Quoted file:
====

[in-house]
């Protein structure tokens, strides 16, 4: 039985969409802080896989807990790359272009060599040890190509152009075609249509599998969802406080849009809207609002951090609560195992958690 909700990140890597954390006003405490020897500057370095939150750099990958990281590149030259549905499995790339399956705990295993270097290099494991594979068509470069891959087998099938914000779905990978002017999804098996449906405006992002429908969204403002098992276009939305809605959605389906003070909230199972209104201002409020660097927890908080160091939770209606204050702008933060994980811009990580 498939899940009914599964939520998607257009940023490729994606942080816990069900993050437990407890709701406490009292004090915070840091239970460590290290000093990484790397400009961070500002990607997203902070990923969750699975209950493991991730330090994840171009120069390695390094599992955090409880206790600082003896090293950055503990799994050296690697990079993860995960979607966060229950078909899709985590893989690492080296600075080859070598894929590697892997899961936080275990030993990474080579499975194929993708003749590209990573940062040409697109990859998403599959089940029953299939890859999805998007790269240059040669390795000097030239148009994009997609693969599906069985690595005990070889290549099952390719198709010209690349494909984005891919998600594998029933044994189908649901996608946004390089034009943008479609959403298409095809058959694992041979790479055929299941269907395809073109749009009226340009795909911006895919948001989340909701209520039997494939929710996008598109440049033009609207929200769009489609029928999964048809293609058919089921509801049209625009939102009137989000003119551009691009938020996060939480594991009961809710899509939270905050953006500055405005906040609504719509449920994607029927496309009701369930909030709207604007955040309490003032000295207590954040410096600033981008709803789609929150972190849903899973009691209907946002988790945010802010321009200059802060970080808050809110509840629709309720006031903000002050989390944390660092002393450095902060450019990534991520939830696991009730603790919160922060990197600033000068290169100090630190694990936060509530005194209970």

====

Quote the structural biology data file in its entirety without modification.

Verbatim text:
[in-house]
């Protein structure tokens, strides 16, 4: 039985969409802080896989807990790359272009060599040890190509152009075609249509599998969802406080849009809207609002951090609560195992958690 909700990140890597954390006003405490020897500057370095939150750099990958990281590149030259549905499995790339399956705990295993270097290099494991594979068509470069891959087998099938914000779905990978002017999804098996449906405006992002429908969204403002098992276009939305809605959605389906003070909230199972209104201002409020660097927890908080160091939770209606204050702008933060994980811009990580 498939899940009914599964939520998607257009940023490729994606942080816990069900993050437990407890709701406490009292004090915070840091239970460590290290000093990484790397400009961070500002990607997203902070990923969750699975209950493991991730330090994840171009120069390695390094599992955090409880206790600082003896090293950055503990799994050296690697990079993860995960979607966060229950078909899709985590893989690492080296600075080859070598894929590697892997899961936080275990030993990474080579499975194929993708003749590209990573940062040409697109990859998403599959089940029953299939890859999805998007790269240059040669390795000097030239148009994009997609693969599906069985690595005990070889290549099952390719198709010209690349494909984005891919998600594998029933044994189908649901996608946004390089034009943008479609959403298409095809058959694992041979790479055929299941269907395809073109749009009226340009795909911006895919948001989340909701209520039997494939929710996008598109440049033009609207929200769009489609029928999964048809293609058919089921509801049209625009939102009137989000003119551009691009938020996060939480594991009961809710899509939270905050953006500055405005906040609504719509449920994607029927496309009701369930909030709207604007955040309490003032000295207590954040410096600033981008709803789609929150972190849903899973009691209907946002988790945010802010321009200059802060970080808050809110509840629709309720006031903000002050989390944390660092002393450095902060450019990534991520939830696991009730603790919160922060990197600033000068290169100090630190694990936060509530005194209970």